Spotlight PA is an independent, nonpartisan newsroom powered by The Philadelphia Inquirer in partnership with PennLive/The Patriot-News, TribLIVE/Pittsburgh Tribune-Review, and WITF Public Media. Sign up for our free newsletters.
HARRISBURG — Pennsylvania lawmakers and advocates for legal cannabis say uneven access to marijuana has pushed consumers toward a widely available — but unregulated — psychoactive product whose exact contents are often impossible to discern.
A state senator is now pushing to implement regulations that would keep it available while ensuring it is safe to consume.
Delta-8 tetrahydrocannabinol (THC) — known as delta-8 — is a cannabinoid derived from hemp. Its properties resemble those of delta-9, the main cannabinoid in marijuana that produces the high. But users say delta-8 creates milder effects.
In 2018, Congress unintentionally sanctioned the sale of delta-8 when it passed a federal farm bill legalizing hemp production. Since then, it has become widely available in edibles, vape pens, oils, and food products sold at head shops, gas stations, and online.
In Pennsylvania, some consumers have turned to it for its reported milder side effects, and because of the state’s complex cannabis landscape: Accessing medical marijuana can be time-consuming and costly, and recreational cannabis remains illegal.
But despite its hazy legal status and easy availability, delta-8 is not subject to any regulations or mandatory testing, and its packaging isn’t required to specify serving size or potential side effects.
The Food and Drug Administration warns consuming delta-8 could result in “serious health risks.” National poison control centers received 2,362 calls related to delta-8 between January 2021 and March 2022, according to the agency, and 40% percent of those calls involved “unintentional exposure.” Of those exposures, 82% involved “pediatric patients.”
The potential for children to consume delta-8 is one of the reasons why State Sen. Judy Schwank (D., Berks) plans to introduce legislation that would regulate the product. Schwank said she was contacted by a parent whose middle schooler bought a vape with delta-8 in it.
“My concern initially came from the fact that there may be youth that are using this product as an alternative to recreational marijuana to get high,” Schwank said, “and may inadvertently be poisoning themselves with other products that are inside.”
‘There’s not a set recipe’
When it first appeared on shelves, delta-8 seemed to be a godsend to people who didn’t want to buy cannabis illegally or who couldn’t access Pennsylvania’s medical marijuana program. Advocates acknowledge that access to the program is limited due to cost, red tape, and meager public knowledge.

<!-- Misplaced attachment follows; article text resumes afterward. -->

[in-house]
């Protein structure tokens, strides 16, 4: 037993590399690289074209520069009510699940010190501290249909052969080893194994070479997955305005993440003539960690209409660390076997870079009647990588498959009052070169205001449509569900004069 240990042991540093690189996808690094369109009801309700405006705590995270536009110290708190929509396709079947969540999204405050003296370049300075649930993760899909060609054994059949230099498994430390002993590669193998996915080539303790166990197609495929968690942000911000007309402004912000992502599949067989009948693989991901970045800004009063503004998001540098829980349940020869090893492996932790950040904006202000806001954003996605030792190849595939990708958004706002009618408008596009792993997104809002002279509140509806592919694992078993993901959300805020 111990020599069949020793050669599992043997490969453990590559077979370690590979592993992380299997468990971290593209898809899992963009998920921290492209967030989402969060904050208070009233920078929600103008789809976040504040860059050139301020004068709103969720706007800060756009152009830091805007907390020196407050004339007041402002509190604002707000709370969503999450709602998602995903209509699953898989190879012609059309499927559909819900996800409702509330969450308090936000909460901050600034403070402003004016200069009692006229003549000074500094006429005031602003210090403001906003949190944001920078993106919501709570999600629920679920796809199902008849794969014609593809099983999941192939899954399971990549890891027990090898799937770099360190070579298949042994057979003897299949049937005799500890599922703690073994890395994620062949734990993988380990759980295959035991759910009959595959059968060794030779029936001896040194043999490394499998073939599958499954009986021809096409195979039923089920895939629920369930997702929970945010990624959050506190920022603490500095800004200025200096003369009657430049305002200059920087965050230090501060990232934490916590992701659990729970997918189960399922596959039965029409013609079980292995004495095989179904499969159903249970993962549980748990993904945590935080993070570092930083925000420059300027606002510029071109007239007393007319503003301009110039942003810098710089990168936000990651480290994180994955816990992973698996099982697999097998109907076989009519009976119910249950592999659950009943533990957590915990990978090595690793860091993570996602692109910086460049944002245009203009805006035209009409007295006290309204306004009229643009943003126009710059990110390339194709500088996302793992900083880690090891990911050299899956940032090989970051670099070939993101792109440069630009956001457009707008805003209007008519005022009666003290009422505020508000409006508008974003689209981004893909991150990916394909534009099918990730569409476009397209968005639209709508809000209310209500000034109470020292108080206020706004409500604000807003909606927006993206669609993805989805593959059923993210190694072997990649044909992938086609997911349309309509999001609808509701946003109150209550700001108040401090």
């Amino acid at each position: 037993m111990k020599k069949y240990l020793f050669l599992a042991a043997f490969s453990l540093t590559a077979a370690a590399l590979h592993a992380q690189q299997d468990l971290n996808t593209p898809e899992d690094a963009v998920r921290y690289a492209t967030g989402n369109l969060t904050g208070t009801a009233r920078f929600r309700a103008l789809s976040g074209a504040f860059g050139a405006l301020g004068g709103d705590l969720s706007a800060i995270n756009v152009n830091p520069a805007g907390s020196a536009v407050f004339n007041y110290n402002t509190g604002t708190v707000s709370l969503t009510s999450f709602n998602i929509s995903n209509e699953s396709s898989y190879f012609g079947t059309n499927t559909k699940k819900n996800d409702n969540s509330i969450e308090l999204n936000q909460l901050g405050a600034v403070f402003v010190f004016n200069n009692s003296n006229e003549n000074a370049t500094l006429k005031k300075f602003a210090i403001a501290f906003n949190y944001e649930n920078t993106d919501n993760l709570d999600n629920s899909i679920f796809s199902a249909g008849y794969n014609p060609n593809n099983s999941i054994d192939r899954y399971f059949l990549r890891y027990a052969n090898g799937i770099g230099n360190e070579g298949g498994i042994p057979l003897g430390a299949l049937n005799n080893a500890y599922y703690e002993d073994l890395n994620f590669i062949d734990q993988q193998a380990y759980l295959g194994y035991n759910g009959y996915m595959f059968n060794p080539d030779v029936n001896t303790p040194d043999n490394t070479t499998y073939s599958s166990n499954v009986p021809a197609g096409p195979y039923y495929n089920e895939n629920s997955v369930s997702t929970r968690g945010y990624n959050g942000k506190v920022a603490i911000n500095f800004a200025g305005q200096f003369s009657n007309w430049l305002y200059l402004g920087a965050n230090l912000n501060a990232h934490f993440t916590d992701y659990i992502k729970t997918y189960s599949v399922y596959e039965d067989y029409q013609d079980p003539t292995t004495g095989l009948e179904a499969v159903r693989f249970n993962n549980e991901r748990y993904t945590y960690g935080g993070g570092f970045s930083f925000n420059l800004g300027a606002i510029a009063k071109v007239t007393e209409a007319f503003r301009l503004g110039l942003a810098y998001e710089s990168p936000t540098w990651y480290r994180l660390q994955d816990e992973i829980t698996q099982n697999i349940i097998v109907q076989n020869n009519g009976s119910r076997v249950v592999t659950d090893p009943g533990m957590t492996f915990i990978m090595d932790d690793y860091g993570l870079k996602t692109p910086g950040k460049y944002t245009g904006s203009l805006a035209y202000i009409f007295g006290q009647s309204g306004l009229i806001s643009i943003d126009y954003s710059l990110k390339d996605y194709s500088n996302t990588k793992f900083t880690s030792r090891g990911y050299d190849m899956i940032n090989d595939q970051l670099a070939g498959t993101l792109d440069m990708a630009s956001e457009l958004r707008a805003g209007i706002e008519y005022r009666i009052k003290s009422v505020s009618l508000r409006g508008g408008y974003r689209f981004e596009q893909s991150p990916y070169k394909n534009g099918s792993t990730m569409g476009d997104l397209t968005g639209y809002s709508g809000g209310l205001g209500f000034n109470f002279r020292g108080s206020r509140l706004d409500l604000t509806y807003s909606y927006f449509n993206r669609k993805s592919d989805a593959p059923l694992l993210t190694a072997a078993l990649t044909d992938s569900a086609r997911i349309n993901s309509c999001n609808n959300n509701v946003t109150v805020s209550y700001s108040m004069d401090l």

Jonathan John, a Pennsylvania-based chemist who manufactures and sells delta-8 products through his company Circus Cannabis, said delta-8′s milder effects are popular among people who are new to marijuana. People who have used products containing delta-9 before, and thought it was too strong, also favor delta-8′s lower potency.
“Some people that are older tend to like that,” John said.
Pennsylvania requires that medical marijuana be tested for lead, mercury, butane, ethanol, E. coli, and dozens of other chemicals and pesticides. No such requirement exists for delta-8.
That’s led to concerns about toxicity and possible contaminants in the products.
Delta-8 is generally manufactured from hemp-derived cannabidiol (CBD) using a series of chemical reactions.
“The process of creating these products utilizes very toxic ingredients, organic solvents like toluene, hexane, strong acids, heavy metal catalysts,” said Chris Hudalla, a chemist and chief scientific officer at ProVerde Laboratories, a Massachusetts-based cannabis testing company.
Chemists who produce medical marijuana or recreational marijuana in states where it’s been legalized test their products to make sure reactions went according to plan and extract any remaining solvents.
But these tests are optional for delta-8 manufacturers, said Pennsylvania cannabis pharmacist Lauren Vrabel.
“Certainly it’s cheaper to not have an added step in your process. This would require extra equipment and time,” Vrabel said. “We don’t know if companies are doing this or not.”
When ProVerde Laboratories tested 16 delta-8 products on behalf of the U.S. Cannabis Council — a trade group that lobbies on behalf of cannabis companies — four contained lead and seven had potentially dangerous amounts of nickel, copper, and chromium.
“I am a big advocate of delta-8 as a potential therapeutic and recreational product,” Hudalla said. “I am just not an advocate for using consumers as guinea pigs for novel chemical compounds that have not yet been tested.”
He said containments can be removed to create a safe product, but “it takes an extra step, extra time, and costs a bit more to produce.”
John argued that the concerns about solvents contaminating delta-8 products are overblown. If a chemist manufactures delta-8 edibles correctly, John argued, they have to remove almost all of the solvent, or the distillation process won’t work.
“A lot of people are talking about, ‘Oh, there could be solvents, there could be solvents,’” John said. “In actuality, there’s probably very, very, very little chance that that is occurring.”
Delta-8 products can also contain illegal amounts of delta-9 THC.
Berks County District Attorney John Adams recently bought a random assortment of vapes and gummies containing delta-8 and delta-10 — another form of THC that can be derived from hemp — and sent them to Pennsylvania State Police for testing. The lab found that every product tested contained illegal levels of delta-9.
Adams’ finding is not an outlier. Studies have found that delta-8 products often contain more delta-9 than is legal and sometimes contain less delta-8 than the packaging claims.
John said that the process for manufacturing delta-8 always produces delta-9, but that the lack of standardization in manufacturing techniques can make it difficult for chemists to remove the delta-9.